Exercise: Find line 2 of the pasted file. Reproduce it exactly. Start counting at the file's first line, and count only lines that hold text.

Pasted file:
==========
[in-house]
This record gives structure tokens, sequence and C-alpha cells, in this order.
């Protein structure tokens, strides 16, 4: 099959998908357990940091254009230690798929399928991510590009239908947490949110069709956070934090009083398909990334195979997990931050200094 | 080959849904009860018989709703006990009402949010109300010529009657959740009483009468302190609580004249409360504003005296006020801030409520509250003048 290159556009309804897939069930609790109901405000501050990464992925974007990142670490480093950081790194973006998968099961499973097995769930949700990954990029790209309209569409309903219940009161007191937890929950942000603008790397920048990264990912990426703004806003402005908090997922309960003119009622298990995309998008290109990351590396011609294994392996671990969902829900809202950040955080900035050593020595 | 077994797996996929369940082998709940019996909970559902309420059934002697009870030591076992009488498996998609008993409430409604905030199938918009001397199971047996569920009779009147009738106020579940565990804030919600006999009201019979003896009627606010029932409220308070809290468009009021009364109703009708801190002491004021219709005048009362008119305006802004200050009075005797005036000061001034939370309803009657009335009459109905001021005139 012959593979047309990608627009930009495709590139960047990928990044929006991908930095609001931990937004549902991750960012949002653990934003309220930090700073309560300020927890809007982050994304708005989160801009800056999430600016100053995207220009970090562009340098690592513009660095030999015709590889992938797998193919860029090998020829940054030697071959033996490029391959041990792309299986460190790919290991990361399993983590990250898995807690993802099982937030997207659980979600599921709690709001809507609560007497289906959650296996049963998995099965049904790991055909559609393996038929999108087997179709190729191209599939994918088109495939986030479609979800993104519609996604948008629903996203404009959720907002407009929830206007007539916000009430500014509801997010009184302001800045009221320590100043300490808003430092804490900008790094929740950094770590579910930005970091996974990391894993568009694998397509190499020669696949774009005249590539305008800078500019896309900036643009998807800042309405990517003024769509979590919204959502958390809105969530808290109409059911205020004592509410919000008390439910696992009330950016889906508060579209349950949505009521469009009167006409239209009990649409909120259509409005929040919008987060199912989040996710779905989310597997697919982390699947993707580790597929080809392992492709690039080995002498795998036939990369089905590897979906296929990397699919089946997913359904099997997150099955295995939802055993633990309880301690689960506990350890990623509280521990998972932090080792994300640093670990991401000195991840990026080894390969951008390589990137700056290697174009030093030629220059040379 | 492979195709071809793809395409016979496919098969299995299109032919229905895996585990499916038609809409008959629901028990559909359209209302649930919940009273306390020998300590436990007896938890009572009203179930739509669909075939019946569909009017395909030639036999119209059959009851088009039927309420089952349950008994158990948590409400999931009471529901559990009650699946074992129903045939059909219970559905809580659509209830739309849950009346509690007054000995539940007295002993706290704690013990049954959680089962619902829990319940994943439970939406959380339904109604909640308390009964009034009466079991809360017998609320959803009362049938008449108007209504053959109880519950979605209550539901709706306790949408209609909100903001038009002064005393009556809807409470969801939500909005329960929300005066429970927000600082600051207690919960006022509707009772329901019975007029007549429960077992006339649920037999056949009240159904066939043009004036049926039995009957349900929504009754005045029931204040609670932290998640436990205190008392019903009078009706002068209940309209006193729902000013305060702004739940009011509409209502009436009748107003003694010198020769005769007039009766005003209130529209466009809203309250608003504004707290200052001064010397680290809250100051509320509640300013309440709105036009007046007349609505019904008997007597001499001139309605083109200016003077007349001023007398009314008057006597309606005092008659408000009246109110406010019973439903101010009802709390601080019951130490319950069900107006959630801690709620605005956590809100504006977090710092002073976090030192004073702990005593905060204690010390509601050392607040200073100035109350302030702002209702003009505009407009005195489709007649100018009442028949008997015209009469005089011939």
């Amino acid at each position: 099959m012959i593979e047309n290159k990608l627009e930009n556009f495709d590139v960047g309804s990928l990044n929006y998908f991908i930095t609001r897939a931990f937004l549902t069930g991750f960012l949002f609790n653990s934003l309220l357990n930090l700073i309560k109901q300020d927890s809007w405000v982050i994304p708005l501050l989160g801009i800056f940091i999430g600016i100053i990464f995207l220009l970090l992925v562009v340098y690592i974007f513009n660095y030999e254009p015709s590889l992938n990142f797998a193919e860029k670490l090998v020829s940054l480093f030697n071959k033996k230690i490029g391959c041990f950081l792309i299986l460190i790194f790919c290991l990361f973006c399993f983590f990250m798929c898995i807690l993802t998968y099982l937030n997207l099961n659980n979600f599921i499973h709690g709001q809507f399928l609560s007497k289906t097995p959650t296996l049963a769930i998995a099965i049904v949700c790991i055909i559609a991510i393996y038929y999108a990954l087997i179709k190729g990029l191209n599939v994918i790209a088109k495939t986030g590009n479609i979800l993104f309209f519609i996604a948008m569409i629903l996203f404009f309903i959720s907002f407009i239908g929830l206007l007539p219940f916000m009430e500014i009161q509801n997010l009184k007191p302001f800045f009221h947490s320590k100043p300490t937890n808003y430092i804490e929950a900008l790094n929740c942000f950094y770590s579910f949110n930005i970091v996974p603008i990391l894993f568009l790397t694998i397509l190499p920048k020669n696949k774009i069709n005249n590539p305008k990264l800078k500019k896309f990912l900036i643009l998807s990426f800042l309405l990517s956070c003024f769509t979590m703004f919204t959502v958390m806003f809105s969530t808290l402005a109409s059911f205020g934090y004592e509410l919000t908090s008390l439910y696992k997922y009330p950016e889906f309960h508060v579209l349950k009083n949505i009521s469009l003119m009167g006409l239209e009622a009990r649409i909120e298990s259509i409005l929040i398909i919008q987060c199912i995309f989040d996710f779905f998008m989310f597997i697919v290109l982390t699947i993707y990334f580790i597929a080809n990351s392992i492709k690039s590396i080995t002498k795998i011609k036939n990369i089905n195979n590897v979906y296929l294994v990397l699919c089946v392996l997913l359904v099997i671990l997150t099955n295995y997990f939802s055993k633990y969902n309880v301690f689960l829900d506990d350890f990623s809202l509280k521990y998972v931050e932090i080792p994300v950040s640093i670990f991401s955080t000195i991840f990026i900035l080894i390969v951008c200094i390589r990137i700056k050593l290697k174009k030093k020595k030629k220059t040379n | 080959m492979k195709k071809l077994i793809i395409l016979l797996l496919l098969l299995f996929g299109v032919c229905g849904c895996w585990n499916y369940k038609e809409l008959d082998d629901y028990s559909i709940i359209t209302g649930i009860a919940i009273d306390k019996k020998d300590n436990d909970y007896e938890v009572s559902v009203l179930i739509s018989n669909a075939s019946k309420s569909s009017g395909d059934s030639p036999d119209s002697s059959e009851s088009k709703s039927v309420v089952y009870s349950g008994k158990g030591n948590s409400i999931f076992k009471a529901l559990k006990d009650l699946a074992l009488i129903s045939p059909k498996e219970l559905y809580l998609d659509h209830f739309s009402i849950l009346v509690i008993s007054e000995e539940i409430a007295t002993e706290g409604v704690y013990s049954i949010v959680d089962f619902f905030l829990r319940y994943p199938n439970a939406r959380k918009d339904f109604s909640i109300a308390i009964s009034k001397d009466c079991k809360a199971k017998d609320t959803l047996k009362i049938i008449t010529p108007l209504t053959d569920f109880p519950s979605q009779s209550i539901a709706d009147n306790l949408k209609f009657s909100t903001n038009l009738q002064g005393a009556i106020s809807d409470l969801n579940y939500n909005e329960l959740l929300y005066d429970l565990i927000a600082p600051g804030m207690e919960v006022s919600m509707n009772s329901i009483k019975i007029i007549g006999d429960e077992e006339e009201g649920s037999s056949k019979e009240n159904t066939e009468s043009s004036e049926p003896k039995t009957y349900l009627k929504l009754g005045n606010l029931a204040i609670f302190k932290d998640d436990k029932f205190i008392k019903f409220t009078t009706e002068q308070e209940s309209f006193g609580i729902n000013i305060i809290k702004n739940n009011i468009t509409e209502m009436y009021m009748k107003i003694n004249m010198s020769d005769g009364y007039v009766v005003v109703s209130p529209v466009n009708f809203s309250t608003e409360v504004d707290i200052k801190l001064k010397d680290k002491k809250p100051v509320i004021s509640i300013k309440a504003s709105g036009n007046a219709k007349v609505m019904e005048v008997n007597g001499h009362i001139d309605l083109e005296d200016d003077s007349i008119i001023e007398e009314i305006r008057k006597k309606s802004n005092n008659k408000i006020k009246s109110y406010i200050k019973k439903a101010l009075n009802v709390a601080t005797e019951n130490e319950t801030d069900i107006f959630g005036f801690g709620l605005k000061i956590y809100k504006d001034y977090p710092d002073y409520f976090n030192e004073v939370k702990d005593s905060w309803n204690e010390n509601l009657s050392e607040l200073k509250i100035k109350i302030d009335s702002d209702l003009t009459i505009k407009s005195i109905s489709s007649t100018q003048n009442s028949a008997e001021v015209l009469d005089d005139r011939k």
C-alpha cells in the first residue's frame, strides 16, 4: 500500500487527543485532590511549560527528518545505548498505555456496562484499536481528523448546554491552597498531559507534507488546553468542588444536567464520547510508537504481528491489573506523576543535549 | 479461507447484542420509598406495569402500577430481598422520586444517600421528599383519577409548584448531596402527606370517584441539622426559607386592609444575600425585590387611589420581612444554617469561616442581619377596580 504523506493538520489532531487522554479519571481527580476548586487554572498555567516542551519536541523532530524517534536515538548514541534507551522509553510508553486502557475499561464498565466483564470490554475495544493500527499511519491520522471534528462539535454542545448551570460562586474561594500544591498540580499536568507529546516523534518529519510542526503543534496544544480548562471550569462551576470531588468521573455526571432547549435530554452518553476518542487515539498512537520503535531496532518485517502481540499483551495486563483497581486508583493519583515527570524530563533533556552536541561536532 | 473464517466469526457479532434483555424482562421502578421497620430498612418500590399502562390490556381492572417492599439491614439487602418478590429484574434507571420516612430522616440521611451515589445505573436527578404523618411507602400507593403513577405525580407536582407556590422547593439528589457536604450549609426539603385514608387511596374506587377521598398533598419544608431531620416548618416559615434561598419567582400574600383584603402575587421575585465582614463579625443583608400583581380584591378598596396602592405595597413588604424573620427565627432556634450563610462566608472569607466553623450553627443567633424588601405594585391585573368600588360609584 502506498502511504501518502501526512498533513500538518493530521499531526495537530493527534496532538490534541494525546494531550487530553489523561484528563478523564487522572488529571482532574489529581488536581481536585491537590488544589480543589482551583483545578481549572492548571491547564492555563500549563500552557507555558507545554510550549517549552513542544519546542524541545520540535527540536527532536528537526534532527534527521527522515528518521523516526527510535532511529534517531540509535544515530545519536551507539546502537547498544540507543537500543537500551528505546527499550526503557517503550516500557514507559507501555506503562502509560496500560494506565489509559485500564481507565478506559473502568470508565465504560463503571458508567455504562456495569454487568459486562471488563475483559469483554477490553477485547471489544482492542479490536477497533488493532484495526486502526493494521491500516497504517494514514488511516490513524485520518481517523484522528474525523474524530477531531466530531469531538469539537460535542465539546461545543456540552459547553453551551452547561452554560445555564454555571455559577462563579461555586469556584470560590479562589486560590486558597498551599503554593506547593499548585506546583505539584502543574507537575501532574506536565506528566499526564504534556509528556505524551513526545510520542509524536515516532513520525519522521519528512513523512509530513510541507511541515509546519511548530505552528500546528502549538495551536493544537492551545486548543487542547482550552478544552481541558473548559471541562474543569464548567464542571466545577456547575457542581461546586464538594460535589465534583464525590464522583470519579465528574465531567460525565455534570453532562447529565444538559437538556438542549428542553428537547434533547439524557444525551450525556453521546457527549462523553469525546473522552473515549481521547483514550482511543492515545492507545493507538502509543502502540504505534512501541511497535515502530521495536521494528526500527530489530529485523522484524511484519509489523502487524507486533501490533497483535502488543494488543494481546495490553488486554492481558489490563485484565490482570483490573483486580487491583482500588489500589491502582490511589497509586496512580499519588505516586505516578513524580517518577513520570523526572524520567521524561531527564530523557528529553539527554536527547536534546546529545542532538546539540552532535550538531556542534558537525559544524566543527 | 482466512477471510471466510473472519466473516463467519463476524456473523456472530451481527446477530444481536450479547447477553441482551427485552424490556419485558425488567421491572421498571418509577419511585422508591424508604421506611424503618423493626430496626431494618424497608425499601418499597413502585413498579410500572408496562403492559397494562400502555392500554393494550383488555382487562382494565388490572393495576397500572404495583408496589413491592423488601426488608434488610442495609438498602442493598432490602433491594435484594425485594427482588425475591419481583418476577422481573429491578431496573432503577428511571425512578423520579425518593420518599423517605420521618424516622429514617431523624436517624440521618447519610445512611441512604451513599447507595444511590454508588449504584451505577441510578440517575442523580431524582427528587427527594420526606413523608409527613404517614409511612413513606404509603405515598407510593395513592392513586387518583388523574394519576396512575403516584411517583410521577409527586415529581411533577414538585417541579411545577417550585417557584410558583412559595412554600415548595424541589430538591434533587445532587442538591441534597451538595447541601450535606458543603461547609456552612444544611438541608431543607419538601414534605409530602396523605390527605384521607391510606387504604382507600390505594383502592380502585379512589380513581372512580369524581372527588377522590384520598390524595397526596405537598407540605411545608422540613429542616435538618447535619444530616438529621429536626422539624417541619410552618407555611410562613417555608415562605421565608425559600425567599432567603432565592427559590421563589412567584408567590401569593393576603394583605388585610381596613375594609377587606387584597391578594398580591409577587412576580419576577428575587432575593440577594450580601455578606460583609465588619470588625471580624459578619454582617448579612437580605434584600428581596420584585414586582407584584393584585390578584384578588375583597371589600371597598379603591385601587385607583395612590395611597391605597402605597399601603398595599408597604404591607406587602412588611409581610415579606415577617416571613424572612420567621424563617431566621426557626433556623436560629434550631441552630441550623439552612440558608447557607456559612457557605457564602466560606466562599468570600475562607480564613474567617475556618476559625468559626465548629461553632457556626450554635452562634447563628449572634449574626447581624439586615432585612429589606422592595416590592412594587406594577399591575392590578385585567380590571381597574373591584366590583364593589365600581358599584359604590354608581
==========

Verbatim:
This record gives structure tokens, sequence and C-alpha cells, in this order.